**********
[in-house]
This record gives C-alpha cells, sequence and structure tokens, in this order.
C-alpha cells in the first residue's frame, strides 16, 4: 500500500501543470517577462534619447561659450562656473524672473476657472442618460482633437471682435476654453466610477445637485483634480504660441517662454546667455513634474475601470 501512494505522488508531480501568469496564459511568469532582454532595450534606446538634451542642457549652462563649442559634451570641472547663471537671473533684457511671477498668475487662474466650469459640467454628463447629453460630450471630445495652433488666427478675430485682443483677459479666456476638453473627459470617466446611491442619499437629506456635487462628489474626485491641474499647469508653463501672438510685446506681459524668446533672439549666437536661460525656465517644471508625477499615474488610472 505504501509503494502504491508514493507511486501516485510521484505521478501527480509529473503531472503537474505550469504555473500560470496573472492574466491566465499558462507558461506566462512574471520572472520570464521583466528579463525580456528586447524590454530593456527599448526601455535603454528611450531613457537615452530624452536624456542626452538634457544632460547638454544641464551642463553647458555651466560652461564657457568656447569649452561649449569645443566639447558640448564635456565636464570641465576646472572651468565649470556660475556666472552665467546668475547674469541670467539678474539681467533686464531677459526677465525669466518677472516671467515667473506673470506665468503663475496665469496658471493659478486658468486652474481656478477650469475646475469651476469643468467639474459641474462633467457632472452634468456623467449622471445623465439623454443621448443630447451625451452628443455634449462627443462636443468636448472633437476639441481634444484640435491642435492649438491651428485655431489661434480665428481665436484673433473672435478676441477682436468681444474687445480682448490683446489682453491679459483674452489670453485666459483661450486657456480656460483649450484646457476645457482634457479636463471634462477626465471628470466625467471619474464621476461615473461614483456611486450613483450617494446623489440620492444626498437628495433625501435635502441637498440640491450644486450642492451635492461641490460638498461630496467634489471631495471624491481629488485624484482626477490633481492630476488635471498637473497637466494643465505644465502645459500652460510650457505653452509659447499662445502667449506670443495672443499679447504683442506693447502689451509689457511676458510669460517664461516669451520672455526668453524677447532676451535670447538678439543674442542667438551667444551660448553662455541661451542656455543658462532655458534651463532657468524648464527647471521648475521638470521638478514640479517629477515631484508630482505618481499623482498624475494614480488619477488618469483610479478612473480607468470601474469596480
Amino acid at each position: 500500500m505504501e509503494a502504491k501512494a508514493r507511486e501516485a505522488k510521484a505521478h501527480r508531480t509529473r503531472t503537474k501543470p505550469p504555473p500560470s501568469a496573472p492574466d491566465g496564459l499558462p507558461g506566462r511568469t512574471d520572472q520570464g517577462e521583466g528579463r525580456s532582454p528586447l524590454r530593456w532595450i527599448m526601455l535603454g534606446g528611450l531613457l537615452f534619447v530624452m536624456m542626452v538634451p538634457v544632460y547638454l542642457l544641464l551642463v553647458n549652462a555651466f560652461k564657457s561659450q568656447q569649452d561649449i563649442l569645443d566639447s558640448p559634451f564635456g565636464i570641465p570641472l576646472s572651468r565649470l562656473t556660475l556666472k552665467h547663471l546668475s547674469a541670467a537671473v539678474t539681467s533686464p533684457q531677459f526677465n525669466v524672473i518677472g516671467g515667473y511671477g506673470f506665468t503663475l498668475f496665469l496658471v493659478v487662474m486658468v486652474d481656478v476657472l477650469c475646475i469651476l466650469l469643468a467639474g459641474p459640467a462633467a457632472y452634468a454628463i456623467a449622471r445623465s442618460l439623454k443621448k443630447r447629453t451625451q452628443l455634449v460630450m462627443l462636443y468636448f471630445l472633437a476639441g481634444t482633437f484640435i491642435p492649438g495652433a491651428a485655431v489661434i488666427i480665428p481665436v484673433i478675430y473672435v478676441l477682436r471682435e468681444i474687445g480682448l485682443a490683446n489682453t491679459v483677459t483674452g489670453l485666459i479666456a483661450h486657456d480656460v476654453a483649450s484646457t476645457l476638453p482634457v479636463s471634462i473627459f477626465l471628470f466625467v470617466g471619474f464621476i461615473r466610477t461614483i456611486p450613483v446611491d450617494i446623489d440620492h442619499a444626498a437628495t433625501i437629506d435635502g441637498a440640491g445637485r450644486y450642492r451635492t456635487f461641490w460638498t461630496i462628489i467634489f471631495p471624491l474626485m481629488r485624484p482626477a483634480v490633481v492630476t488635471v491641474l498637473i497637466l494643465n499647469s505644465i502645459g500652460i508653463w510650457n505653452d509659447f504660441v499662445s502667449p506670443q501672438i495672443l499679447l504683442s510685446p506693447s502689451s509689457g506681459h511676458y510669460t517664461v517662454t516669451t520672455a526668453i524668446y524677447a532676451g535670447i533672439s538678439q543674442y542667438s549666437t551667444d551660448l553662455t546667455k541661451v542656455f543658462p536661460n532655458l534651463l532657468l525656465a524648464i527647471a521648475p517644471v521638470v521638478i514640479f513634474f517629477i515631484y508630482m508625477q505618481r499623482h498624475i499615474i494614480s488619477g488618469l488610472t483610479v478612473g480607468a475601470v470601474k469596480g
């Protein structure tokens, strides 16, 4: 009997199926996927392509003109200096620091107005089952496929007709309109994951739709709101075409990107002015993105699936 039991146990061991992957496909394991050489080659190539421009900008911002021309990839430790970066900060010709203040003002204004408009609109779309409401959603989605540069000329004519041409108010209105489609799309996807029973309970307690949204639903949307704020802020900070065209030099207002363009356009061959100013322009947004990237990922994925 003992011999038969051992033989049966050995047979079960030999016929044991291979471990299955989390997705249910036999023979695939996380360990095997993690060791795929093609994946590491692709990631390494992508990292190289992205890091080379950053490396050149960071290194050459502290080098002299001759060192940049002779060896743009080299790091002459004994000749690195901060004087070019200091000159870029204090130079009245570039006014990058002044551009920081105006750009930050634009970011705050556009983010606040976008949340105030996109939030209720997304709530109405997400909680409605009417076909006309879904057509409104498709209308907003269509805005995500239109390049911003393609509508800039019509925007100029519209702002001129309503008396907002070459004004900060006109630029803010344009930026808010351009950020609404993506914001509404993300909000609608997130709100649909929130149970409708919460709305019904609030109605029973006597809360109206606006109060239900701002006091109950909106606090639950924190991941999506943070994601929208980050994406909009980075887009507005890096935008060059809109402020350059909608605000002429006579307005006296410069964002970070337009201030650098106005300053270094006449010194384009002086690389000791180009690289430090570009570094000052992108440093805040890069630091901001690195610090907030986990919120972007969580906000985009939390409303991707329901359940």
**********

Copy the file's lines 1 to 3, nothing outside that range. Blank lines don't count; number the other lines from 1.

[in-house]
This record gives C-alpha cells, sequence and structure tokens, in this order.
C-alpha cells in the first residue's frame, strides 16, 4: 500500500501543470517577462534619447561659450562656473524672473476657472442618460482633437471682435476654453466610477445637485483634480504660441517662454546667455513634474475601470 501512494505522488508531480501568469496564459511568469532582454532595450534606446538634451542642457549652462563649442559634451570641472547663471537671473533684457511671477498668475487662474466650469459640467454628463447629453460630450471630445495652433488666427478675430485682443483677459479666456476638453473627459470617466446611491442619499437629506456635487462628489474626485491641474499647469508653463501672438510685446506681459524668446533672439549666437536661460525656465517644471508625477499615474488610472 505504501509503494502504491508514493507511486501516485510521484505521478501527480509529473503531472503537474505550469504555473500560470496573472492574466491566465499558462507558461506566462512574471520572472520570464521583466528579463525580456528586447524590454530593456527599448526601455535603454528611450531613457537615452530624452536624456542626452538634457544632460547638454544641464551642463553647458555651466560652461564657457568656447569649452561649449569645443566639447558640448564635456565636464570641465576646472572651468565649470556660475556666472552665467546668475547674469541670467539678474539681467533686464531677459526677465525669466518677472516671467515667473506673470506665468503663475496665469496658471493659478486658468486652474481656478477650469475646475469651476469643468467639474459641474462633467457632472452634468456623467449622471445623465439623454443621448443630447451625451452628443455634449462627443462636443468636448472633437476639441481634444484640435491642435492649438491651428485655431489661434480665428481665436484673433473672435478676441477682436468681444474687445480682448490683446489682453491679459483674452489670453485666459483661450486657456480656460483649450484646457476645457482634457479636463471634462477626465471628470466625467471619474464621476461615473461614483456611486450613483450617494446623489440620492444626498437628495433625501435635502441637498440640491450644486450642492451635492461641490460638498461630496467634489471631495471624491481629488485624484482626477490633481492630476488635471498637473497637466494643465505644465502645459500652460510650457505653452509659447499662445502667449506670443495672443499679447504683442506693447502689451509689457511676458510669460517664461516669451520672455526668453524677447532676451535670447538678439543674442542667438551667444551660448553662455541661451542656455543658462532655458534651463532657468524648464527647471521648475521638470521638478514640479517629477515631484508630482505618481499623482498624475494614480488619477488618469483610479478612473480607468470601474469596480